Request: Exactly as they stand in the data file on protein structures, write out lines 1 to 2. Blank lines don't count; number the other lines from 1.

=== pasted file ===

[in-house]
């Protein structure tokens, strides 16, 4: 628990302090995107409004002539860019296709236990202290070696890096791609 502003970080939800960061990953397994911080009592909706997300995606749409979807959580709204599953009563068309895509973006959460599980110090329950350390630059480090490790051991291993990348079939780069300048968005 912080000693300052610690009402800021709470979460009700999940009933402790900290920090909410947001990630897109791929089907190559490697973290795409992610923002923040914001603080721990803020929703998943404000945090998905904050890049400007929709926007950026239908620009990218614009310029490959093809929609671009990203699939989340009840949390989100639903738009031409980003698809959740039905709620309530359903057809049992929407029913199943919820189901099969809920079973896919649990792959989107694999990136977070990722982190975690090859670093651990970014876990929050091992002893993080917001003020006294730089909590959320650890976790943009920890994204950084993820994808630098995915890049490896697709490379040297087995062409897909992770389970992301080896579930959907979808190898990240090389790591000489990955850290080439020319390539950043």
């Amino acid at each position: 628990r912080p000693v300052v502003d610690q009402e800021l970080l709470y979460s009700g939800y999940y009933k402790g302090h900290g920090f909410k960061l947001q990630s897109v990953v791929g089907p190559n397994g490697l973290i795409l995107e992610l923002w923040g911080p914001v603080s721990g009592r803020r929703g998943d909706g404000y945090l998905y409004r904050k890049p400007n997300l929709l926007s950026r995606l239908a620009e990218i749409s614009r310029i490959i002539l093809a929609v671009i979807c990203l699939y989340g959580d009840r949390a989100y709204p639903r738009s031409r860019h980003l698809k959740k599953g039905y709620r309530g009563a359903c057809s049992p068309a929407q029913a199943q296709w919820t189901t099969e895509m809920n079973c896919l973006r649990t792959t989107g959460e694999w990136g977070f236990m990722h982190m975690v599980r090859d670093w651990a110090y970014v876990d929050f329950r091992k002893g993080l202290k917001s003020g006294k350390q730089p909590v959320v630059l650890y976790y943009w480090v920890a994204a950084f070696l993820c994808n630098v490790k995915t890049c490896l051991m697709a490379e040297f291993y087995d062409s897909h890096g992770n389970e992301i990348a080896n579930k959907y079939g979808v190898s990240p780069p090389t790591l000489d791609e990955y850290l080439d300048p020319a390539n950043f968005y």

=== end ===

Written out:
[in-house]
């Protein structure tokens, strides 16, 4: 628990302090995107409004002539860019296709236990202290070696890096791609 502003970080939800960061990953397994911080009592909706997300995606749409979807959580709204599953009563068309895509973006959460599980110090329950350390630059480090490790051991291993990348079939780069300048968005 912080000693300052610690009402800021709470979460009700999940009933402790900290920090909410947001990630897109791929089907190559490697973290795409992610923002923040914001603080721990803020929703998943404000945090998905904050890049400007929709926007950026239908620009990218614009310029490959093809929609671009990203699939989340009840949390989100639903738009031409980003698809959740039905709620309530359903057809049992929407029913199943919820189901099969809920079973896919649990792959989107694999990136977070990722982190975690090859670093651990970014876990929050091992002893993080917001003020006294730089909590959320650890976790943009920890994204950084993820994808630098995915890049490896697709490379040297087995062409897909992770389970992301080896579930959907979808190898990240090389790591000489990955850290080439020319390539950043």